How Fivium use the Stress Container Model to Support their Peoples’ Health and Wellbeing
Here at Fivium, our people’s health and well-being is at the forefront of our people strategy, we want to break down the stigma surrounding Mental Health and the Workplace by addressing issues head-on.
Our Wellbeing programme of events is designed to both keep the conversation going around stress and mental illness and also to normalise life challenges that we all face from time to time. We provide support and guidance and help our people really show up at work and feel empowered to be their true selves.
We are proud to have joined the Time to Change campaign, led by Mind and Rethink Mental Illness to continue to build a working environment that is supportive to all and nurtures balanced, successful and happy individuals. We have 3 fully qualified Mental Health First Aiders and 3 supporting Wellness Ambassadors. One of our Mental Health First Aiders, Adam Horrell, shares his thoughts on the Stress Container Model below.
Adam writes: In the same way that fat in our diet isn’t itself necessarily a bad thing, neither is stress. However, too much stress can make you ill when not kept in check. I wanted to share and put my perspective on a model called the Stress Container that is taught in the Mental Health First Aid course by MHFA England that I recently attended. I think everyone should be aware of this model because it helps us understand the link between the stresses of daily life and the mental health problems that can occur when these stresses exceed our individual tolerances.
In the model, your personal level of vulnerability to stress is represented by the size of the container. The bad news is that, as in many walks of life, it seems that each person’s capacity to cope with a given amount of stress is different, so you’re at a disadvantage if you’ve been dealt a bad hand. The good news is that although your container size may be relatively fixed, there are mechanisms that you can control to keep problems from developing.
Imagine the day-to-day stresses of life filling up your stress container, if you take no action in the form of helpful coping strategies, your container will fill up and eventually overflow. Once the container overflows, problems develop. The symptoms will be different for everyone, but they could be irritability, tearfulness, indecision, inability to concentrate, tiredness, headaches, stomach pains etc.
A tap at the bottom of the container is either opened or closed by the introduction of helpful and unhelpful coping strategies respectively. Examples of helpful coping strategies are exercise, eating a healthy diet and getting quality sleep. Examples of unhelpful coping strategies are drinking alcohol, overeating and overworking.
I reflect on this model regularly. For example, I’m acutely aware that I have a number of big changes in my life at the moment; I recently not only moved house but also moved to a completely new area of the country! To some people, this may not seem like a lot of stress, but from past experience, I know that my container will be reaching its capacity if I don’t take measures to open the proverbial tap.
With that in mind, I’ve cleaned up my diet, made sure that I am consistently training in the gym and I’ve re-engaged with my meditation practice. It’s worth noting as well, that we take on some stresses optionally, so I’m making sure that I know what my current priorities are so that I can say “yes” to things that are important and feel comfortable saying no to things that are less so.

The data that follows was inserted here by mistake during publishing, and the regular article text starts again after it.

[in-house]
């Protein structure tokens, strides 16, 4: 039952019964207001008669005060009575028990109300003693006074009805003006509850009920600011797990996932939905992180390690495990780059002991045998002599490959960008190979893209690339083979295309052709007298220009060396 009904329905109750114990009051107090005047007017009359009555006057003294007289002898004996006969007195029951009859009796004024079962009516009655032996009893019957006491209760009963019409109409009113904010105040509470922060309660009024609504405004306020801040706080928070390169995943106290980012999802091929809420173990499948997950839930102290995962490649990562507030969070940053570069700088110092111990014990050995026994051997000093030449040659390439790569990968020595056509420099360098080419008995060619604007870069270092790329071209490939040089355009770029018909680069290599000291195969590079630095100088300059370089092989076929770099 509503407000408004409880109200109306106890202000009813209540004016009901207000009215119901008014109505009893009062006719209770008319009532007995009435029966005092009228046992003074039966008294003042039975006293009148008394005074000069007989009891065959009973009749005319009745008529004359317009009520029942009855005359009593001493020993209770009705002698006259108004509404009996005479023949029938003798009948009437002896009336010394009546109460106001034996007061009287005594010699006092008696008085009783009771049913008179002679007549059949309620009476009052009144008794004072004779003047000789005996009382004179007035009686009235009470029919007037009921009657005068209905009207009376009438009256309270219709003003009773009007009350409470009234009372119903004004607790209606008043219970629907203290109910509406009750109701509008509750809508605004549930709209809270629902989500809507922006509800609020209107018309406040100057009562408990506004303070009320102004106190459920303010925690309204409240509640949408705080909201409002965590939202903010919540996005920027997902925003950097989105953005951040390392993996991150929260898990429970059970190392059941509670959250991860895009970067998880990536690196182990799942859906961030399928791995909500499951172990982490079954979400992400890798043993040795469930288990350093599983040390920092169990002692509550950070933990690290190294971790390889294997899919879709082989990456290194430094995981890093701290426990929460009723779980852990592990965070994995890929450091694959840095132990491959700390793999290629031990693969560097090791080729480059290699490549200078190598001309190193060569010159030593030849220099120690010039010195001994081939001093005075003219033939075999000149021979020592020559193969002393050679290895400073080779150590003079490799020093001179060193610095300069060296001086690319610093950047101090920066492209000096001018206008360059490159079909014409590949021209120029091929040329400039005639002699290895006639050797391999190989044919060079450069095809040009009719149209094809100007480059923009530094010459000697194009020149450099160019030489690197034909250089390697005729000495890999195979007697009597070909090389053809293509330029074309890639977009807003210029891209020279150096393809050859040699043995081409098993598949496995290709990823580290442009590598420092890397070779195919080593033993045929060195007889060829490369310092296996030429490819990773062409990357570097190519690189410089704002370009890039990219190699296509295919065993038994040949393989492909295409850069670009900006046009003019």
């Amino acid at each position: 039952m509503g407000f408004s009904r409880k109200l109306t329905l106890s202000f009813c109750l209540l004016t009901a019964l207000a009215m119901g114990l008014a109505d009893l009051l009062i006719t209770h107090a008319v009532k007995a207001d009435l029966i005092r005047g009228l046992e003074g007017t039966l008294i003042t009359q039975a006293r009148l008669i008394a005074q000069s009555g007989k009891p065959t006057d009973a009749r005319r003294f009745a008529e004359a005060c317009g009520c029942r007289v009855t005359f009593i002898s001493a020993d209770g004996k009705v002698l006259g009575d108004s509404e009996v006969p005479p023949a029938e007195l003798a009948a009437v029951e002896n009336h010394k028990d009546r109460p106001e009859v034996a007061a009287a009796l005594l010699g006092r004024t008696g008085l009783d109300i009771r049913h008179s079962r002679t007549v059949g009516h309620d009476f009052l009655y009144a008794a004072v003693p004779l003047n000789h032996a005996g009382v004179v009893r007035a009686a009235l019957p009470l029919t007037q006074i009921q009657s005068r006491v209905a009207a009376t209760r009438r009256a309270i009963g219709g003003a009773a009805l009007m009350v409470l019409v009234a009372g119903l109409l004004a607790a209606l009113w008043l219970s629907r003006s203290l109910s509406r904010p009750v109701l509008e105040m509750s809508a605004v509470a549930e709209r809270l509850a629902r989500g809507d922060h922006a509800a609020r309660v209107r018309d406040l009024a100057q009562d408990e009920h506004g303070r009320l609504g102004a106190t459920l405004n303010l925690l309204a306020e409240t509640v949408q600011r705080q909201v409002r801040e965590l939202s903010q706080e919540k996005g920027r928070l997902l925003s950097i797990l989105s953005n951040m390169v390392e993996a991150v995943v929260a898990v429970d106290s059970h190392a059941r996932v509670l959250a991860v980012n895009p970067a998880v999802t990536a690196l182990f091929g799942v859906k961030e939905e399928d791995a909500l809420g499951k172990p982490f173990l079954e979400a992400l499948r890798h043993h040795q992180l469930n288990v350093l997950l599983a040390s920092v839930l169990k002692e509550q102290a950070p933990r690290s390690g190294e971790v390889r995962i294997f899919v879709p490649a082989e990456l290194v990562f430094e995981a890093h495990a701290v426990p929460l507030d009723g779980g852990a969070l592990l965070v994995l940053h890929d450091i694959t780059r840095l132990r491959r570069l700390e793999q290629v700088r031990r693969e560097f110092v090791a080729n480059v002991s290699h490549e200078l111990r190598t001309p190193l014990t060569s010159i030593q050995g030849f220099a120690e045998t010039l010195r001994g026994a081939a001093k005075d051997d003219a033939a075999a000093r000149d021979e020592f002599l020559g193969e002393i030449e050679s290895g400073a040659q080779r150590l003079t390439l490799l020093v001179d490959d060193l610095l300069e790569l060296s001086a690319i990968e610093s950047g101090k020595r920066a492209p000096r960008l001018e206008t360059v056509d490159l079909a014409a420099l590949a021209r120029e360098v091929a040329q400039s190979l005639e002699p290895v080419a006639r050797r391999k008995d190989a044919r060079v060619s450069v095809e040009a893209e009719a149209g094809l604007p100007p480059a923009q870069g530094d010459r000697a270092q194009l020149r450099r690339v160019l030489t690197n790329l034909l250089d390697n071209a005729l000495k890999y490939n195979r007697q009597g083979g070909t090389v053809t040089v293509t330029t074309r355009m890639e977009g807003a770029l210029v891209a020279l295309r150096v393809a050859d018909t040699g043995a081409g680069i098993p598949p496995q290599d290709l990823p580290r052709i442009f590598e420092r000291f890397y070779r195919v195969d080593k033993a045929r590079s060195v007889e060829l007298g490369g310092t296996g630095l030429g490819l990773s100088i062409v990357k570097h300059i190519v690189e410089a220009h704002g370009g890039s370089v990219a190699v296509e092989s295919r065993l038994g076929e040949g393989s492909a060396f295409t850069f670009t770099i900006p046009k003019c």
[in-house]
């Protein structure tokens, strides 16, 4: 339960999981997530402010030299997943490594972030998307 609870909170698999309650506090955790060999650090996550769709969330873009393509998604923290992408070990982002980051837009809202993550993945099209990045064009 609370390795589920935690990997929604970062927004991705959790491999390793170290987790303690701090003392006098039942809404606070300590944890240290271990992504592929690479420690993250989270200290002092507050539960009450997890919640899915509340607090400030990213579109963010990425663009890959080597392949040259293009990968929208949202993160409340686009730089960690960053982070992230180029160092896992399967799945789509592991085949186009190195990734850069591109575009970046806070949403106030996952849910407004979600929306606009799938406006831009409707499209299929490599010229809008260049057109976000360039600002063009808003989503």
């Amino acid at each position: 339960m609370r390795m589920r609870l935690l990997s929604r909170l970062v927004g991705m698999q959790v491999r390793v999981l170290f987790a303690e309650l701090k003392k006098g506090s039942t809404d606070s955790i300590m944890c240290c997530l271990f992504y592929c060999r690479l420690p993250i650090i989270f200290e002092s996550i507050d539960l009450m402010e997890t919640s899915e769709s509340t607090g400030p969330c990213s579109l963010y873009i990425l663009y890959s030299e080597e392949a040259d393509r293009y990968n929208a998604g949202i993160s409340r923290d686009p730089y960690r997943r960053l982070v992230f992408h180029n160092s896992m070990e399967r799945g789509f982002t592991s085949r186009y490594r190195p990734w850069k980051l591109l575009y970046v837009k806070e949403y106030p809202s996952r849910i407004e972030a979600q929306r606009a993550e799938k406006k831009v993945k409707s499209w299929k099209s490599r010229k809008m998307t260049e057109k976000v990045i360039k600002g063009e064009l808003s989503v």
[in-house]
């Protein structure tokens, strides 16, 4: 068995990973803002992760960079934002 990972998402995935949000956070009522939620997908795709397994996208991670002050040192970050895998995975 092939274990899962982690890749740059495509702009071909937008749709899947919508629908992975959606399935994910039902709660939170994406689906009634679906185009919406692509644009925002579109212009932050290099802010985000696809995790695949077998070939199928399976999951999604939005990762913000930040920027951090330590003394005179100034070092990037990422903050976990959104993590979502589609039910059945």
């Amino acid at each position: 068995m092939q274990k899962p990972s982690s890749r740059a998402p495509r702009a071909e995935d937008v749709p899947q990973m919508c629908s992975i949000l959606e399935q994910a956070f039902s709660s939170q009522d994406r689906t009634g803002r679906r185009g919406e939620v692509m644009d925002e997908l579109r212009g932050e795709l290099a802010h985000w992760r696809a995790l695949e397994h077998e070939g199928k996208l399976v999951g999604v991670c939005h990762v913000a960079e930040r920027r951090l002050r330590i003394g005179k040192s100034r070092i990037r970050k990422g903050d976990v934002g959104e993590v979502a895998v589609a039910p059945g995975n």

Some helpful coping strategies that you can employ at work could include:
- Communication with team members about your workload or other challenges - Standups and retrospectives are a great place to share concerns with your teammates and get help with your workload
- Speaking with your work workplace BFF
- Talking to your wellness ambassadors
- Taking breaks
Fivium also supports mental health in the workplace through the following initiatives that people can engage with:
- An Employee Assistance Programme with Simplyhealth, where our people can have access to a counselling service with either face-to-face or remote sessions to work through the issues with a professionally trained expert.
- A guided meditation group that meets every morning, people can join in the office or remotely and work through a meditation programme. Morning meditation helps set the tone for the day and promotes good focus, contentment and optimism.
- Regular Tea and Talk sessions, whereby we discuss topical or important factors that might be affecting our well-being and if there's anything we can do as an employer to help further support people. Our aim is to become a workplace free from the stigma of discussing mental health in the workplace and we believe the biggest example of this is talking about it openly as a company, supporting each other and providing practical advice or potential solutions and ensuring people get help if they need it.
- A whole host of other activities from nutrition cooking demonstrations to office chair massages and coaching sessions on Strengths and Beliefs.
We hope that this model helps to clarify the relationship between stress and mental health problems and empowers our people to proactively monitor and manage the factors that can prevent issues from developing.